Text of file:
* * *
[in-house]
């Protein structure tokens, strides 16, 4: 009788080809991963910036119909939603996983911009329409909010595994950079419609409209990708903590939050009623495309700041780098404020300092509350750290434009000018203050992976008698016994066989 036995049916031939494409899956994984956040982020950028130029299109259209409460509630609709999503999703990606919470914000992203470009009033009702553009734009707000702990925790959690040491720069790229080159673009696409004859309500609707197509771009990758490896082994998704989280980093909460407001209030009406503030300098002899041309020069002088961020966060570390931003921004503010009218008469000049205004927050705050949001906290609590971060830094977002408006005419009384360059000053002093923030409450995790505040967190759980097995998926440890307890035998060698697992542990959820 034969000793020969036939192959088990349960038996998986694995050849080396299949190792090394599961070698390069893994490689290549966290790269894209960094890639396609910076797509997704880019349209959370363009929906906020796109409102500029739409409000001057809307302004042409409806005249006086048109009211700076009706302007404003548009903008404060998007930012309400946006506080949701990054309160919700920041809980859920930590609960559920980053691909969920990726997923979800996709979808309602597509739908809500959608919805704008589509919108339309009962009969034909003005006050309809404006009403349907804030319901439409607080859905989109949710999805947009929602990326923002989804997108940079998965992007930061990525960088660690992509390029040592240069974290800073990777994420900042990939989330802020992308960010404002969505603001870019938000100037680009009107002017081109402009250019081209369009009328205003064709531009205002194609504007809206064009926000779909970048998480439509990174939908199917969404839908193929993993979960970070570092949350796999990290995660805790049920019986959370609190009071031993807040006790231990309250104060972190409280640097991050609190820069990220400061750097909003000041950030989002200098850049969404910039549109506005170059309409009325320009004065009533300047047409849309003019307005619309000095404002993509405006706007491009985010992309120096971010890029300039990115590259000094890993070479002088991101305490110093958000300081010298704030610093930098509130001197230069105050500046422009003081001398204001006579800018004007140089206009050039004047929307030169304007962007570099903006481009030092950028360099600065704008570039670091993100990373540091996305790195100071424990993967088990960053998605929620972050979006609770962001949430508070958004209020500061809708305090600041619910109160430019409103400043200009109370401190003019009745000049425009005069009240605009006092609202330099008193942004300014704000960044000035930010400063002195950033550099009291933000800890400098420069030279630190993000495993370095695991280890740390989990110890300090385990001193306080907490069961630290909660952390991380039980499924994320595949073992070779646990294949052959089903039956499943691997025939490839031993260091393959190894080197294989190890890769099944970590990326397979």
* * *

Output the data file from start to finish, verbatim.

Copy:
[in-house]
């Protein structure tokens, strides 16, 4: 009788080809991963910036119909939603996983911009329409909010595994950079419609409209990708903590939050009623495309700041780098404020300092509350750290434009000018203050992976008698016994066989 036995049916031939494409899956994984956040982020950028130029299109259209409460509630609709999503999703990606919470914000992203470009009033009702553009734009707000702990925790959690040491720069790229080159673009696409004859309500609707197509771009990758490896082994998704989280980093909460407001209030009406503030300098002899041309020069002088961020966060570390931003921004503010009218008469000049205004927050705050949001906290609590971060830094977002408006005419009384360059000053002093923030409450995790505040967190759980097995998926440890307890035998060698697992542990959820 034969000793020969036939192959088990349960038996998986694995050849080396299949190792090394599961070698390069893994490689290549966290790269894209960094890639396609910076797509997704880019349209959370363009929906906020796109409102500029739409409000001057809307302004042409409806005249006086048109009211700076009706302007404003548009903008404060998007930012309400946006506080949701990054309160919700920041809980859920930590609960559920980053691909969920990726997923979800996709979808309602597509739908809500959608919805704008589509919108339309009962009969034909003005006050309809404006009403349907804030319901439409607080859905989109949710999805947009929602990326923002989804997108940079998965992007930061990525960088660690992509390029040592240069974290800073990777994420900042990939989330802020992308960010404002969505603001870019938000100037680009009107002017081109402009250019081209369009009328205003064709531009205002194609504007809206064009926000779909970048998480439509990174939908199917969404839908193929993993979960970070570092949350796999990290995660805790049920019986959370609190009071031993807040006790231990309250104060972190409280640097991050609190820069990220400061750097909003000041950030989002200098850049969404910039549109506005170059309409009325320009004065009533300047047409849309003019307005619309000095404002993509405006706007491009985010992309120096971010890029300039990115590259000094890993070479002088991101305490110093958000300081010298704030610093930098509130001197230069105050500046422009003081001398204001006579800018004007140089206009050039004047929307030169304007962007570099903006481009030092950028360099600065704008570039670091993100990373540091996305790195100071424990993967088990960053998605929620972050979006609770962001949430508070958004209020500061809708305090600041619910109160430019409103400043200009109370401190003019009745000049425009005069009240605009006092609202330099008193942004300014704000960044000035930010400063002195950033550099009291933000800890400098420069030279630190993000495993370095695991280890740390989990110890300090385990001193306080907490069961630290909660952390991380039980499924994320595949073992070779646990294949052959089903039956499943691997025939490839031993260091393959190894080197294989190890890769099944970590990326397979």